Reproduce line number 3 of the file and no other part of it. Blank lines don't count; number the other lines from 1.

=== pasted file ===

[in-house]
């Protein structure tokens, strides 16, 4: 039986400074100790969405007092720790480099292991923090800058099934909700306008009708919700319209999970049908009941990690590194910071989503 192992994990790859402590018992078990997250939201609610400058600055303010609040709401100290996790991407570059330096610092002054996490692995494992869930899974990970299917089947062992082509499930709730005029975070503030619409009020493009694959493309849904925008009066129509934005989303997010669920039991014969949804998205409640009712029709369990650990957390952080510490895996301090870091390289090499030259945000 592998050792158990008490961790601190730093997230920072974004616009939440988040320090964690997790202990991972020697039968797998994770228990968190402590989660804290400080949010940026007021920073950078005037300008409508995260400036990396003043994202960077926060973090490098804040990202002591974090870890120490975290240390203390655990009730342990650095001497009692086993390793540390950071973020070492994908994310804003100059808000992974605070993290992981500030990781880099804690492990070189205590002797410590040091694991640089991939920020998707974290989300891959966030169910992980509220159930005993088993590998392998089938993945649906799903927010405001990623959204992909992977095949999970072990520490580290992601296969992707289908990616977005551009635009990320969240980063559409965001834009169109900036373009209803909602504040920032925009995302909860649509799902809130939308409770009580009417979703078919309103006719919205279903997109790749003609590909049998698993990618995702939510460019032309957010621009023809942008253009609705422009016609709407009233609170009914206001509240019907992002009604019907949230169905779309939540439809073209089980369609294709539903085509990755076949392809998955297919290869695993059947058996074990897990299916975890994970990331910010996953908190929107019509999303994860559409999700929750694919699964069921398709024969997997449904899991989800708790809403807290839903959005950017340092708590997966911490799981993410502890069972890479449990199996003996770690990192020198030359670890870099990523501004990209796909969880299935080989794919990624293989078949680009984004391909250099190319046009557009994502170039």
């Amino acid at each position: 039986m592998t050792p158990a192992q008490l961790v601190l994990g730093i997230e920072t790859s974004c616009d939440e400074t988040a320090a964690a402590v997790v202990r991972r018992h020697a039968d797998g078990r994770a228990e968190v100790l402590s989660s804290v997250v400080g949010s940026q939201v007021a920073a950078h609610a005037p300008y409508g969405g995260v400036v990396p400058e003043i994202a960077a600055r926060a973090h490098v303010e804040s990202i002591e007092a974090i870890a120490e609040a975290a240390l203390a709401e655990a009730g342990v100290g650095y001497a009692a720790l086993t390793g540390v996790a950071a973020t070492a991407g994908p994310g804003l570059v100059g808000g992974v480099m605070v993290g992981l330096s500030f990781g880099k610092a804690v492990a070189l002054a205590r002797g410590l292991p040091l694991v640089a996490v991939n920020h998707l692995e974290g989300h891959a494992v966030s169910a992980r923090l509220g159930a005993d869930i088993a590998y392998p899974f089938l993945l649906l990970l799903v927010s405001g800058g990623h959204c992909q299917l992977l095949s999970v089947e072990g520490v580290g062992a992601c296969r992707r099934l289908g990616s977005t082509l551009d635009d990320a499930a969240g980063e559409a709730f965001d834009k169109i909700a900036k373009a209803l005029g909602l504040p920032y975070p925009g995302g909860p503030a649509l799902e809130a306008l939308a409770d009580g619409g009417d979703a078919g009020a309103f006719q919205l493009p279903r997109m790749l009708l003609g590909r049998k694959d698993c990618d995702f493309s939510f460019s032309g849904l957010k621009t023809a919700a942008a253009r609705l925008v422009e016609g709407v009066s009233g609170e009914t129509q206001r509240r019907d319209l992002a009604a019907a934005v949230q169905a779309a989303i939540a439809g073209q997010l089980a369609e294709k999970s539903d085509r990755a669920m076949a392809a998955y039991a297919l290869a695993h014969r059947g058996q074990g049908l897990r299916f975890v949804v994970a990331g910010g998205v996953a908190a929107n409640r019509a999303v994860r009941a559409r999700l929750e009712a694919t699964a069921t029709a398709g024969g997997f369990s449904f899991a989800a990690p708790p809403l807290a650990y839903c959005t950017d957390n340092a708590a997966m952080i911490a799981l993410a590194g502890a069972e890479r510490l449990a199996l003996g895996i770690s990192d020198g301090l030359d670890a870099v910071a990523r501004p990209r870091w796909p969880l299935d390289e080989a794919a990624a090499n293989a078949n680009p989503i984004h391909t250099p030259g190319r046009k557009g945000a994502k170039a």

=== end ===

């Amino acid at each position: 039986m592998t050792p158990a192992q008490l961790v601190l994990g730093i997230e920072t790859s974004c616009d939440e400074t988040a320090a964690a402590v997790v202990r991972r018992h020697a039968d797998g078990r994770a228990e968190v100790l402590s989660s804290v997250v400080g949010s940026q939201v007021a920073a950078h609610a005037p300008y409508g969405g995260v400036v990396p400058e003043i994202a960077a600055r926060a973090h490098v303010e804040s990202i002591e007092a974090i870890a120490e609040a975290a240390l203390a709401e655990a009730g342990v100290g650095y001497a009692a720790l086993t390793g540390v996790a950071a973020t070492a991407g994908p994310g804003l570059v100059g808000g992974v480099m605070v993290g992981l330096s500030f990781g880099k610092a804690v492990a070189l002054a205590r002797g410590l292991p040091l694991v640089a996490v991939n920020h998707l692995e974290g989300h891959a494992v966030s169910a992980r923090l509220g159930a005993d869930i088993a590998y392998p899974f089938l993945l649906l990970l799903v927010s405001g800058g990623h959204c992909q299917l992977l095949s999970v089947e072990g520490v580290g062992a992601c296969r992707r099934l289908g990616s977005t082509l551009d635009d990320a499930a969240g980063e559409a709730f965001d834009k169109i909700a900036k373009a209803l005029g909602l504040p920032y975070p925009g995302g909860p503030a649509l799902e809130a306008l939308a409770d009580g619409g009417d979703a078919g009020a309103f006719q919205l493009p279903r997109m790749l009708l003609g590909r049998k694959d698993c990618d995702f493309s939510f460019s032309g849904l957010k621009t023809a919700a942008a253009r609705l925008v422009e016609g709407v009066s009233g609170e009914t129509q206001r509240r019907d319209l992002a009604a019907a934005v949230q169905a779309a989303i939540a439809g073209q997010l089980a369609e294709k999970s539903d085509r990755a669920m076949a392809a998955y039991a297919l290869a695993h014969r059947g058996q074990g049908l897990r299916f975890v949804v994970a990331g910010g998205v996953a908190a929107n409640r019509a999303v994860r009941a559409r999700l929750e009712a694919t699964a069921t029709a398709g024969g997997f369990s449904f899991a989800a990690p708790p809403l807290a650990y839903c959005t950017d957390n340092a708590a997966m952080i911490a799981l993410a590194g502890a069972e890479r510490l449990a199996l003996g895996i770690s990192d020198g301090l030359d670890a870099v910071a990523r501004p990209r870091w796909p969880l299935d390289e080989a794919a990624a090499n293989a078949n680009p989503i984004h391909t250099p030259g190319r046009k557009g945000a994502k170039a």